In Washington, D.C., this first full week of April, there was a reminder of how much attention is paid to personalities, sometimes to the detriment of issues. I am referring to former House majority leader Tom DeLay's announced departure from Congress. Dubbed "The Hammer" for his less-than-subtle manner of dealing with people, DeLay ultimately had relatively few defenders and a growing number of critics, not all of whom would go on-the-record to register their objections. However, as David Brooks, a columnist for the New York Times, has so astutely noted, the real issue is not DeLay but DeLayism, that collection of heavy-handed practices that do away with discussion and dissent, command blind loyalty and raise serious questions about ethics and legality.
There is no shortage of issues to be discussed in the continuing national debate about the proper roles of government. Among those issues are immigration, tax reform, Medicare's finances, China's protection of U.S. intellectual property, the Doha Round trade talks, the future of manufacturing, and national security. But there is a remarkable shortage of political leaders, the kind of people who can bring others, especially their fiercest critics, into discussions on those issues. Neither Republicans nor Democrats are distinguishing themselves by being leaders, although some of them gladly take that title. Neither the people in the White House nor those on Capitol Hill are demonstrating the kind of leadership that is based on principle, is a product of honest discussion and produces policy that can be faithfully defended and executed.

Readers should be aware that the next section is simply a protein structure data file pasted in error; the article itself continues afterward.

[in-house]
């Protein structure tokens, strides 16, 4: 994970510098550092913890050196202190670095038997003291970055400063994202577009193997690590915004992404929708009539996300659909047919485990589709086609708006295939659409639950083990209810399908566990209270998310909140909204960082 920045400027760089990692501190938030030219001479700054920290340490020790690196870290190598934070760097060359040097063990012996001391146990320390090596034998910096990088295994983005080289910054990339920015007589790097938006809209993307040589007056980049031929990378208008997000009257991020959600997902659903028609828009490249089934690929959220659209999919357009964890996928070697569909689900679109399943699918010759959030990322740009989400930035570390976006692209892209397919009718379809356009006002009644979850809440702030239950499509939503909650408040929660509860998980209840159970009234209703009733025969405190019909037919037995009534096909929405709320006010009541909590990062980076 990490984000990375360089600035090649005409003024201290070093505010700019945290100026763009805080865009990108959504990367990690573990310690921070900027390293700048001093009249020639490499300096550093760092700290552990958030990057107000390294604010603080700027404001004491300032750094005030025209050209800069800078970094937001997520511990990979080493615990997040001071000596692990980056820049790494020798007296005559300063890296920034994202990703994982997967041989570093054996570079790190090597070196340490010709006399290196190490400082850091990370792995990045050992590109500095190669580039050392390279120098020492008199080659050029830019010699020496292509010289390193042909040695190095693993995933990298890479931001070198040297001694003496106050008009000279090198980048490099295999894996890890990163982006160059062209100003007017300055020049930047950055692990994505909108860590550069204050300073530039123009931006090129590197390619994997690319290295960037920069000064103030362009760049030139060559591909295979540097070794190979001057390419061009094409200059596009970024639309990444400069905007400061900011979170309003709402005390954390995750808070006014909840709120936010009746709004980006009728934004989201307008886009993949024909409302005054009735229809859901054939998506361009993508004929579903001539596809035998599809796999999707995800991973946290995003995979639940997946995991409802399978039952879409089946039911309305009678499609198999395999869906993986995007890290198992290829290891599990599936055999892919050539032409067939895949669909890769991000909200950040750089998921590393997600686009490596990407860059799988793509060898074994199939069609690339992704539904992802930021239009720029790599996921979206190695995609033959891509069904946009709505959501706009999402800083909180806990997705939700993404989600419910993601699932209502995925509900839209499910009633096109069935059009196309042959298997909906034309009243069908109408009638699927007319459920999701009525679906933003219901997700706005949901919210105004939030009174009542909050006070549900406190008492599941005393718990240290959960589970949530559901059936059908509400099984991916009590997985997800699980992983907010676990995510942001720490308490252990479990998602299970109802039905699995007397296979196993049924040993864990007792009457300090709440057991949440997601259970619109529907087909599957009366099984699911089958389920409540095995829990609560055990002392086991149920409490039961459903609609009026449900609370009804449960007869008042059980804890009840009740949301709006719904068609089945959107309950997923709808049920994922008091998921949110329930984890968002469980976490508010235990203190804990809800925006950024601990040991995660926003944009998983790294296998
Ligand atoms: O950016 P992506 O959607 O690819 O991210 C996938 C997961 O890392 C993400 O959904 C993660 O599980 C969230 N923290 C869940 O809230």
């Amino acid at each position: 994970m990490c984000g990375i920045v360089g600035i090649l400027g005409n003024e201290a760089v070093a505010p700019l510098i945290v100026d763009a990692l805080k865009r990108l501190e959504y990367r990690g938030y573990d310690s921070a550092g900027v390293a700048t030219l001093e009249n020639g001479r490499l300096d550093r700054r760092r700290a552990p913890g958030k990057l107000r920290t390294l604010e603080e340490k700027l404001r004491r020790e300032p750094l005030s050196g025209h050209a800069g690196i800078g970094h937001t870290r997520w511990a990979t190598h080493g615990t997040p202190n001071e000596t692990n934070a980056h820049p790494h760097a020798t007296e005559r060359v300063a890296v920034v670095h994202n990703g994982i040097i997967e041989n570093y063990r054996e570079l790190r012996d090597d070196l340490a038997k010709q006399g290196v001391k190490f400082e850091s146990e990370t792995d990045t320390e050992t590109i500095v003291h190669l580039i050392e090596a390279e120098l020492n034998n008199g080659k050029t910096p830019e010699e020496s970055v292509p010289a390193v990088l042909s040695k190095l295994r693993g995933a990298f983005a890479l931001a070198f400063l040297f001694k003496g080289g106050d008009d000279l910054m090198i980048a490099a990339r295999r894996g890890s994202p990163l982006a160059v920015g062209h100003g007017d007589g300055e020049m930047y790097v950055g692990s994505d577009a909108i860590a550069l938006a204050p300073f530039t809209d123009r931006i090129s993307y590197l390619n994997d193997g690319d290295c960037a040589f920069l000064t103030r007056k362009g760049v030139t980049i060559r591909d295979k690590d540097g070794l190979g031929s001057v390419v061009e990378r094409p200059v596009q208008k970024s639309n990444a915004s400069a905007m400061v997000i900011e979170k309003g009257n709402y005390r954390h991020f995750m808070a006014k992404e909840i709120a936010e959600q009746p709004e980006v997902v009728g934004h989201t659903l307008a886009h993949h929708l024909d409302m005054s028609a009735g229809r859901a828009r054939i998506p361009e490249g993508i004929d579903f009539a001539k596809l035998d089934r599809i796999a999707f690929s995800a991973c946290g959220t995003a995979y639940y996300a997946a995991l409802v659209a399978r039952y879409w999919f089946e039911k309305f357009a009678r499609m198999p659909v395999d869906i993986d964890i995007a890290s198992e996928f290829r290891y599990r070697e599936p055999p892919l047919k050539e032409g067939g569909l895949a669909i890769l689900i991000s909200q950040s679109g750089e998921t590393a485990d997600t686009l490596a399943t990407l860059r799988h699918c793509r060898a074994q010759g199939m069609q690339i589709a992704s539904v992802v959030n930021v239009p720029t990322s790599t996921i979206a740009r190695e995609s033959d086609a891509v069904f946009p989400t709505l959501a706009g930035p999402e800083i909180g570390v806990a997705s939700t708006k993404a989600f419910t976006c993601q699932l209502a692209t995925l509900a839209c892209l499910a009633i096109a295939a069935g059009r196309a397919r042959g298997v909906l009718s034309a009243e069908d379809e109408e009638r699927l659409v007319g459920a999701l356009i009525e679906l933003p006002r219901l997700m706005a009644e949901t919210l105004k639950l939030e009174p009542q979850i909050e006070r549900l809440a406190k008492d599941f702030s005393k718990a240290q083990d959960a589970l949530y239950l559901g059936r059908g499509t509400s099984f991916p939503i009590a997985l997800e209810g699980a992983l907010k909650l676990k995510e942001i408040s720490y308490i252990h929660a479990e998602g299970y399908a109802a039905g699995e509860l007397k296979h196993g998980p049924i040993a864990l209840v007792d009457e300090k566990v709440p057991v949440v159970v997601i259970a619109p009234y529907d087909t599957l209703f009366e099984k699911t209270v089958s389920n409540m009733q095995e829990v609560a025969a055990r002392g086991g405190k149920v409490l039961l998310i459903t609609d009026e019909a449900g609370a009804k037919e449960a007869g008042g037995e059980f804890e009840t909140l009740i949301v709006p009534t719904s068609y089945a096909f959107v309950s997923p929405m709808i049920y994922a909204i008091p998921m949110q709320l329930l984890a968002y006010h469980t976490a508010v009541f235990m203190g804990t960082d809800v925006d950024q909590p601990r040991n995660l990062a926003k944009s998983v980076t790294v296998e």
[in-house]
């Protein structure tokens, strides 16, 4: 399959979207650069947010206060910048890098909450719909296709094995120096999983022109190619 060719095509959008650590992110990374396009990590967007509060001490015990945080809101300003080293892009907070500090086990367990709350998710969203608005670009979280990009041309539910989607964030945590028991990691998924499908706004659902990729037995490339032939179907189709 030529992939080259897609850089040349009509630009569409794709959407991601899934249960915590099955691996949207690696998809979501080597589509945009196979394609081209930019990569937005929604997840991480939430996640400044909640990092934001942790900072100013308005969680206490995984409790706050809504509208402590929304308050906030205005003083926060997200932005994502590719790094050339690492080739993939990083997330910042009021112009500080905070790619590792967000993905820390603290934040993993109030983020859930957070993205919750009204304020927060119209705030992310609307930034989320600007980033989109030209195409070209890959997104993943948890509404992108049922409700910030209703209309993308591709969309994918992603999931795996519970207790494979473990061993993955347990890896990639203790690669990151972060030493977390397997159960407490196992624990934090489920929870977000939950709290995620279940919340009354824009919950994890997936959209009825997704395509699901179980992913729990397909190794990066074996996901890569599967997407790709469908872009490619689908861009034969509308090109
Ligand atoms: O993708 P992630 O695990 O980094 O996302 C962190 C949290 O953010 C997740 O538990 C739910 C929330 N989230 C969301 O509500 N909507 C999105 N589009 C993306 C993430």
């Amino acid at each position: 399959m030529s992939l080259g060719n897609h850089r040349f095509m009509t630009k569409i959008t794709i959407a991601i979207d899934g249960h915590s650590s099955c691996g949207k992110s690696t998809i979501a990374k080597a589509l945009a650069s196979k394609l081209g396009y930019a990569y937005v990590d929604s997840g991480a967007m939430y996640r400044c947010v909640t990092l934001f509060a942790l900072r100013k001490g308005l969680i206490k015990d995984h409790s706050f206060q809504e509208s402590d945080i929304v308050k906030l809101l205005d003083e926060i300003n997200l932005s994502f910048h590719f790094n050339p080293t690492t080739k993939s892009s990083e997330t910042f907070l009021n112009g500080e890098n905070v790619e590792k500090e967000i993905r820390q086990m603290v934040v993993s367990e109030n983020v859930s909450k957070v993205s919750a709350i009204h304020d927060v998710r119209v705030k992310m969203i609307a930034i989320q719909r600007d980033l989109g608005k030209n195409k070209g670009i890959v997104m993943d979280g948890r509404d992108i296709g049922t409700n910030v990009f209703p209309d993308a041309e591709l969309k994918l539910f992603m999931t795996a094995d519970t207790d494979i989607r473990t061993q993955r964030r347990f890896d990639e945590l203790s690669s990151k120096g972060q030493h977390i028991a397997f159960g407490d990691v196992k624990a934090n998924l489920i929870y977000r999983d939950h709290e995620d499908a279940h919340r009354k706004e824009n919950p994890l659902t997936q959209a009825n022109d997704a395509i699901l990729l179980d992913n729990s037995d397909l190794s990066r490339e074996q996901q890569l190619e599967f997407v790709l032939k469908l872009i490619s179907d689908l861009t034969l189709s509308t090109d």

I sense among the nation's voters a growing feeling that the country would be better served if Tom DeLay weren't the only person making a dramatic exit this year from the capital city. But I wonder if voters are ready to go beyond their grumbling and carping. I wonder if they really care enough to enter into a discussion of issues during the next seven months and then vote in the November elections. Leadership of the kind I am writing about isn't only the province of people in Washington, D.C. It begins at the local level with individual voters. And it would be reassuring to see a return to it -- without delay.